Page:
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Resuscitation. 1995 Apr;29(2):157-68.

The potential etiologic role of tumor necrosis factor in mediating multiple organ dysfunction in rats following intestinal ischemia-reperfusion injury.

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Trauma Research Center, Postgraduate Medical College, 304th Hospital, Beijing, People's Republic of China.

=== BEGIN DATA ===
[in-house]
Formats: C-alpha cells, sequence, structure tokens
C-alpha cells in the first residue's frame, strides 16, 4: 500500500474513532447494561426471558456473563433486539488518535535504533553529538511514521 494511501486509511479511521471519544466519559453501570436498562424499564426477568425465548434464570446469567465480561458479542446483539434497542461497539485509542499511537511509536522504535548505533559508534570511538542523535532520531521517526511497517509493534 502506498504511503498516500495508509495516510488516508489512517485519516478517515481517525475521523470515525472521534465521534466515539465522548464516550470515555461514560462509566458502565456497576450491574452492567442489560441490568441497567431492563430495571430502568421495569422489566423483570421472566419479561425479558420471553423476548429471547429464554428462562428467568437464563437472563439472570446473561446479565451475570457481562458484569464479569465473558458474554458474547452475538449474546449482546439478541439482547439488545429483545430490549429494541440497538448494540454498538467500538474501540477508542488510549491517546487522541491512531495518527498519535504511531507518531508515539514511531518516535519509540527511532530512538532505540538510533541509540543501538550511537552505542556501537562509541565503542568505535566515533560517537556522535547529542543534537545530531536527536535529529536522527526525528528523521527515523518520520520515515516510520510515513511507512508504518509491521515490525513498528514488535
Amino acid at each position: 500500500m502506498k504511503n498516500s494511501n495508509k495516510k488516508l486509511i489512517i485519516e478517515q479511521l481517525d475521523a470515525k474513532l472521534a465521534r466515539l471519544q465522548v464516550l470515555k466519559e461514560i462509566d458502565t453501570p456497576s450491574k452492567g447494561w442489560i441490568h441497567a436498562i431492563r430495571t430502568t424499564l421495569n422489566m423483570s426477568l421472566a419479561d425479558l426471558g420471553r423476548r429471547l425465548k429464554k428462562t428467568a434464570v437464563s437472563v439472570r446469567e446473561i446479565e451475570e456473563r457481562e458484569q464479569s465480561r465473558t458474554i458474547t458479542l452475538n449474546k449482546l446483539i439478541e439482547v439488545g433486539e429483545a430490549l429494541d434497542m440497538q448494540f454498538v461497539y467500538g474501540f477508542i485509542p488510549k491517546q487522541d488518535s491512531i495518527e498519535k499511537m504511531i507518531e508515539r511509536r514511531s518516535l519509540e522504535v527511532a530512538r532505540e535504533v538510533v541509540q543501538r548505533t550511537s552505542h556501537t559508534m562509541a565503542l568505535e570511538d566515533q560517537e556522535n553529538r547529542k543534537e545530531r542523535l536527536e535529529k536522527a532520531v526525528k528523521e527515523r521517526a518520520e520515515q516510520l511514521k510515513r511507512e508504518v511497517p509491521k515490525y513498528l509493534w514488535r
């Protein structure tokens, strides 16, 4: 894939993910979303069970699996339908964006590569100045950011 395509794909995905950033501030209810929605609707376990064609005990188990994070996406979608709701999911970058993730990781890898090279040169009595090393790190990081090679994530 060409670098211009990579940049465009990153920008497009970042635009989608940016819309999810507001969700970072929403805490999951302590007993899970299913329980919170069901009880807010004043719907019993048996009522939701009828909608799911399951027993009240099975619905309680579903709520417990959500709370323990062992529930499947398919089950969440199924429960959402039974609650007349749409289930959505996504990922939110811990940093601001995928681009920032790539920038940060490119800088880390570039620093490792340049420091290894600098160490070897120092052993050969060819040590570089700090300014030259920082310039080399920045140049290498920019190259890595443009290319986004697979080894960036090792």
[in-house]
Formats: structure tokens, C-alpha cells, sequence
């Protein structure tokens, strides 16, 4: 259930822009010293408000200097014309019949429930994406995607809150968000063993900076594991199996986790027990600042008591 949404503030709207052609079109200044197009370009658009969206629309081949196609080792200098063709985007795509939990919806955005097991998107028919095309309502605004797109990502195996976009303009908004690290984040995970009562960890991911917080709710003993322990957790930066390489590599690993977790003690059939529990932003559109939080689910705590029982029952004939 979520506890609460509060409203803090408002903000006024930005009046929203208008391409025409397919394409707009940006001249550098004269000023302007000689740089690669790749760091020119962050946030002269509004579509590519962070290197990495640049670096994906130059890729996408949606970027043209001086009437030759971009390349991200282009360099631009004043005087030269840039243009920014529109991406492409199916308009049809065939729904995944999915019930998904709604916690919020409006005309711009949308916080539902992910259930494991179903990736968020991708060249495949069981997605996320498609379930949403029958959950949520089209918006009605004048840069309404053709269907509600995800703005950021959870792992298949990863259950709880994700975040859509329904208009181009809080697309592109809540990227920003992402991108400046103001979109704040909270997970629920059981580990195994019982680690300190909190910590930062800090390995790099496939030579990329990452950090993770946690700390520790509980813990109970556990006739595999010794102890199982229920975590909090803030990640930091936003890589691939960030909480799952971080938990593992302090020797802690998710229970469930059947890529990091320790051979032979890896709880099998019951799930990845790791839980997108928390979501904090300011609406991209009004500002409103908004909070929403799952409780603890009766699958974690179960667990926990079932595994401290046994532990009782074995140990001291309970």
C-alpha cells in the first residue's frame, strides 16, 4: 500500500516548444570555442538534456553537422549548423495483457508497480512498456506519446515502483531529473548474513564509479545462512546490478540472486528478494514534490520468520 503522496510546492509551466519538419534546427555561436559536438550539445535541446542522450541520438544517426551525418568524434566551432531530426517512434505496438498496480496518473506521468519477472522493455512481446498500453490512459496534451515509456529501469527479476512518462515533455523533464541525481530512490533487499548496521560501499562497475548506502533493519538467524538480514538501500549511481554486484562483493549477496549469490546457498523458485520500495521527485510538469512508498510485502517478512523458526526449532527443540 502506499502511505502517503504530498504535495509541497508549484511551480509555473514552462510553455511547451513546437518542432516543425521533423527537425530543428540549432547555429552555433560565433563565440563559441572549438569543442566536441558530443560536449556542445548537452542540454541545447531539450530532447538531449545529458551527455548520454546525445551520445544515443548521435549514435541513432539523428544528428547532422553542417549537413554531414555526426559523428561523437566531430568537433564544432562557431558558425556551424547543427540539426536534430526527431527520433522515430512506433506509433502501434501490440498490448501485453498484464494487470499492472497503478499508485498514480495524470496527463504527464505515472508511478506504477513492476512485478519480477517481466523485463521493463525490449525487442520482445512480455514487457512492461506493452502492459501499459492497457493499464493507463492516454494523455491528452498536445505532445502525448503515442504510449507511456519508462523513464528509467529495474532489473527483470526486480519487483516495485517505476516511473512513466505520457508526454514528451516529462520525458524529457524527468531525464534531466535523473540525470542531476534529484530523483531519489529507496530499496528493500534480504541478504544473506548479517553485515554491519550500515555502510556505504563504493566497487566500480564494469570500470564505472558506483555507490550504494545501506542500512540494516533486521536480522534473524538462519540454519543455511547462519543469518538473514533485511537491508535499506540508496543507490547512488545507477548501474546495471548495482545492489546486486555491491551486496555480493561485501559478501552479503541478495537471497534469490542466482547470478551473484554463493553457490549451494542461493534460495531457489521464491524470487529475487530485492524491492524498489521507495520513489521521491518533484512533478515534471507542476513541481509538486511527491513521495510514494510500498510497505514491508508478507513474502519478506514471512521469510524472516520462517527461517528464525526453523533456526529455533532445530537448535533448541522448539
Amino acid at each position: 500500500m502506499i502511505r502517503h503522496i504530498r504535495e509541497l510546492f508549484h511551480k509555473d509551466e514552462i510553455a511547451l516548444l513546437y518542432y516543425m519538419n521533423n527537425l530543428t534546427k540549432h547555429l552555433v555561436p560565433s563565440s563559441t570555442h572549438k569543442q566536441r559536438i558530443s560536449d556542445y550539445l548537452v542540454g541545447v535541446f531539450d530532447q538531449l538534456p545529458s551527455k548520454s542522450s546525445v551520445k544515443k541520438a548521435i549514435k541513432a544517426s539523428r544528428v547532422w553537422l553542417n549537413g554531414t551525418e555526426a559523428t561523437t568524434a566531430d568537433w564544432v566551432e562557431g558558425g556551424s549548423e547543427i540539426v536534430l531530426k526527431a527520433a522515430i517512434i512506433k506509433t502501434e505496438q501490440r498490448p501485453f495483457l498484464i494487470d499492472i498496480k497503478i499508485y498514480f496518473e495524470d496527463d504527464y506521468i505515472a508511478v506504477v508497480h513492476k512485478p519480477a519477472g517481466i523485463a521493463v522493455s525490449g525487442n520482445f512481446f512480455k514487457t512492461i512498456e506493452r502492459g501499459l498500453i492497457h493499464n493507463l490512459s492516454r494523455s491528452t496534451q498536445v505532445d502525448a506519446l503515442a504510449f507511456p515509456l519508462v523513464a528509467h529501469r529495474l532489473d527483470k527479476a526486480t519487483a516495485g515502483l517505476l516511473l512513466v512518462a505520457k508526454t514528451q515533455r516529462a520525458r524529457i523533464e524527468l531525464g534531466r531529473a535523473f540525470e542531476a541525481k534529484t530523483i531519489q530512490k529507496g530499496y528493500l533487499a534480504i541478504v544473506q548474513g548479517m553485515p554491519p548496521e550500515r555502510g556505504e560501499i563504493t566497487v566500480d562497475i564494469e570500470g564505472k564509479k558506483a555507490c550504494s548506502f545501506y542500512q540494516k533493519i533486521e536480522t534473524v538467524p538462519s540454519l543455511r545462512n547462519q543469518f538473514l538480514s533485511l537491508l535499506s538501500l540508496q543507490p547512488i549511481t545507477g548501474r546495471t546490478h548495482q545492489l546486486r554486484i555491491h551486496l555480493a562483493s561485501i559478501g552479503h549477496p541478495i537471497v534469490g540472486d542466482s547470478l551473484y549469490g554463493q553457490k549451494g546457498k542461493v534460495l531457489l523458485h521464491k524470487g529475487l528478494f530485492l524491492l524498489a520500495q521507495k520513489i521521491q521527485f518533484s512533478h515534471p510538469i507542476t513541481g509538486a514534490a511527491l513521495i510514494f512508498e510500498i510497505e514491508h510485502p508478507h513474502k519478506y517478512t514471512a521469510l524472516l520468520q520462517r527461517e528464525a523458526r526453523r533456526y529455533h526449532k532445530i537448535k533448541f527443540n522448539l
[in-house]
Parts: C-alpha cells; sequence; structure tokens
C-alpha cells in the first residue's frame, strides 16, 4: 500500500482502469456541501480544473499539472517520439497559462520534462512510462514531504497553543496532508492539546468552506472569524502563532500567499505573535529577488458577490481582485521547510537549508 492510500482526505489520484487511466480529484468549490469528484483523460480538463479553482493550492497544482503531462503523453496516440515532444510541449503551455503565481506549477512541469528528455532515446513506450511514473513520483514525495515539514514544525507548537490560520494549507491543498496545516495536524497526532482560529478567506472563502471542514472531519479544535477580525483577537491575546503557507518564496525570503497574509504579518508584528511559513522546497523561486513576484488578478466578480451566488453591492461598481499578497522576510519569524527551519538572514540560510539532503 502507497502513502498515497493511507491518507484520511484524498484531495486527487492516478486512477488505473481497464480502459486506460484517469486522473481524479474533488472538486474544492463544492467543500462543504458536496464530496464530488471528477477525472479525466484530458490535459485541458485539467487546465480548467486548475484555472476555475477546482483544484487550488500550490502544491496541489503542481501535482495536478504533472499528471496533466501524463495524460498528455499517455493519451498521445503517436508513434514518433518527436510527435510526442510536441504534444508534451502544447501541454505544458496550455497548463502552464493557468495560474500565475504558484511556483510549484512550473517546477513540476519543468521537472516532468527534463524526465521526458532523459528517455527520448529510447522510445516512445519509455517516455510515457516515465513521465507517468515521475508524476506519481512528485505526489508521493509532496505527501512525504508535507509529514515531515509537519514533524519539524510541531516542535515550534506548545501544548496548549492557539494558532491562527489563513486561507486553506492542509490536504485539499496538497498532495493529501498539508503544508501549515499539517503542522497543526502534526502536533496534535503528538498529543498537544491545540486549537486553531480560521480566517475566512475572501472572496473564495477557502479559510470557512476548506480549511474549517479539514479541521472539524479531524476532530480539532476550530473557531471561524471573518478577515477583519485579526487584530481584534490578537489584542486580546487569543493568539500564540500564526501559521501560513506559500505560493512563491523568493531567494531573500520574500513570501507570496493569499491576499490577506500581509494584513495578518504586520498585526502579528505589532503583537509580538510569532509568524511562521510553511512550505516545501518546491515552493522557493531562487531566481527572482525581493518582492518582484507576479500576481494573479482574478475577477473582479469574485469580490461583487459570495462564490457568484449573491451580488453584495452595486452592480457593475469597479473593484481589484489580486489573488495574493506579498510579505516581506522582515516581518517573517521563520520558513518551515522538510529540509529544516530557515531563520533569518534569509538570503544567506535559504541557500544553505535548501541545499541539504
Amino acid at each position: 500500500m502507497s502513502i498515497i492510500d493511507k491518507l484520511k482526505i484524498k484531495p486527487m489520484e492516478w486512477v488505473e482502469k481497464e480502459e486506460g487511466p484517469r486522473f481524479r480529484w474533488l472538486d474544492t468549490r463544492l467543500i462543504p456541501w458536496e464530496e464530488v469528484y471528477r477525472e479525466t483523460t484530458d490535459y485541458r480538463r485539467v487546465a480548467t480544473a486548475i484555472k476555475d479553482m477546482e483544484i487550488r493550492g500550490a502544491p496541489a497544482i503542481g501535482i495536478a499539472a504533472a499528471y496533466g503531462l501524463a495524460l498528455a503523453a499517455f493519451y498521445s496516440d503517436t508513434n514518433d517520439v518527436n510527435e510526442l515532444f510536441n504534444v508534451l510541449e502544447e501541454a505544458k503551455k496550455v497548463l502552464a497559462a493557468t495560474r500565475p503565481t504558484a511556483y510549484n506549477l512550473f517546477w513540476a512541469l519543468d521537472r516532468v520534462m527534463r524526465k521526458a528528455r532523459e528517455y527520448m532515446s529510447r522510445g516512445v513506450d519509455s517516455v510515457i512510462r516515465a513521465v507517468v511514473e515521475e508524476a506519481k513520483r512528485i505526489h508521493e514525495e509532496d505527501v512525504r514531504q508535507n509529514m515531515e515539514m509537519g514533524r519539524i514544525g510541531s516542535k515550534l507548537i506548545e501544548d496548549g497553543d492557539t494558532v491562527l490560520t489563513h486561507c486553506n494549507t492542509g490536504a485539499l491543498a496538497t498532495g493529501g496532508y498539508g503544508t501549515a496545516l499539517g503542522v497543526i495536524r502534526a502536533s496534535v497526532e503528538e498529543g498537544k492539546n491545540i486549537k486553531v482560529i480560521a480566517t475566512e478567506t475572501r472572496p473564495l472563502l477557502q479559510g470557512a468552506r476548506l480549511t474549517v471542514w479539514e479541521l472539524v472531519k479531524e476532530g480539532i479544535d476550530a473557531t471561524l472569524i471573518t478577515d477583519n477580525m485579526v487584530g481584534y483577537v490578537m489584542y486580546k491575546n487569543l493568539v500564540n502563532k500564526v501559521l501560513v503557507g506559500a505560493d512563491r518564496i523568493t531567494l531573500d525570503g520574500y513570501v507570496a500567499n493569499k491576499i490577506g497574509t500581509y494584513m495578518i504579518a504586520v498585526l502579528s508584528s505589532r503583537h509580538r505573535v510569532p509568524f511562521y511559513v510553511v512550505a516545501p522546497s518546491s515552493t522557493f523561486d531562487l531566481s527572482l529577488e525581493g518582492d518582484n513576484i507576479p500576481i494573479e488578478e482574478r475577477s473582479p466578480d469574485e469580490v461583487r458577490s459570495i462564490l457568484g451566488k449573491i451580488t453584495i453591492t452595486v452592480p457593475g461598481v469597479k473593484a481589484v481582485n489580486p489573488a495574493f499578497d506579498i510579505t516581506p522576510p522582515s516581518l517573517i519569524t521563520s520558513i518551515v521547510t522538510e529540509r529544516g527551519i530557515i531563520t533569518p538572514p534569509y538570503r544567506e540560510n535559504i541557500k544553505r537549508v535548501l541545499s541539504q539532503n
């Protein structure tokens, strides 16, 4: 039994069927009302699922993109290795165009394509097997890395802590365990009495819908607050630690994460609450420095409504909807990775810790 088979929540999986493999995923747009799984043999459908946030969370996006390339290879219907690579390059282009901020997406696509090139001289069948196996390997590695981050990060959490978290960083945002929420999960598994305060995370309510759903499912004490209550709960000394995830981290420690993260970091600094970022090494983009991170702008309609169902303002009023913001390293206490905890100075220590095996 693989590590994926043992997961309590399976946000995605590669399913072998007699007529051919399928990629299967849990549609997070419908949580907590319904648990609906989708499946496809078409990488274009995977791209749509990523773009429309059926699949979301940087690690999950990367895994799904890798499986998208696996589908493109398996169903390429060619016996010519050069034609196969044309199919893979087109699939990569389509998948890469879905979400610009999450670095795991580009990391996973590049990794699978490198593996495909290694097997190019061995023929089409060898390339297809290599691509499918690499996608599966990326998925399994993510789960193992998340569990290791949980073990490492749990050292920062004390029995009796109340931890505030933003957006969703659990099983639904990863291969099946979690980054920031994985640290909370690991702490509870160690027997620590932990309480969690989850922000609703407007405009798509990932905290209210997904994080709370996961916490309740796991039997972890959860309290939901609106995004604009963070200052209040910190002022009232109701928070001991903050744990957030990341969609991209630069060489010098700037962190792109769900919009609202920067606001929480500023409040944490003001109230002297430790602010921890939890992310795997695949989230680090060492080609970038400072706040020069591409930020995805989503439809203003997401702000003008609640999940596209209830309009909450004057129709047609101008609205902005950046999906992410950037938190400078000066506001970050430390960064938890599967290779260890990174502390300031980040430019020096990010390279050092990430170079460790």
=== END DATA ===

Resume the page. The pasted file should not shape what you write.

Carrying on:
Endogenous inflammatory cytokines may function as mediators in the development of remote organ damage in response to local ischemic insult. This study was designed to (a) explore the potential role of tumor necrosis factor (TNF) formation in the pathogenesis of systemic tissue injury, (b) determine the relationship between induction of TNF and gut-derived endotoxemia and/or bacterial translocation, and (c) evaluate the protective effect of anti-TNF monoclonal antibody (MoAb) for vital organs following intestinal ischemia-reperfusion in rats. Animals were subjected to superior mesenteric artery occlusion (SMAO) for 45 min. Systemic plasma TNF levels increased rapidly after the onset of reperfusion, reaching a peak value 2 h later (P < 0.01). TNF elevation was found to be associated with gut origin endotoxemia, where the maximal TNF levels occurred approximately 2 h after the initial appearance of endotoxin in portal vein. Prophylactic treatment with anti-TNF MoAb markedly blunted the elevation in plasma TNF levels and afforded protection from the development of hypotension, vital organs dysfunction, and metabolic acidosis. Significant improvement in 48-h survival rate was observed by administration of anti-TNF MoAb prior to inducing ischemia (P = 0.007). These findings suggest that intestinal ischemia-reperfusion could result in TNF production, which may play a key role in mediating subsequent septic response and systemic tissue injury. It seems likely that passage of endotoxin and bacteria from the gut can be responsible for the TNF formation

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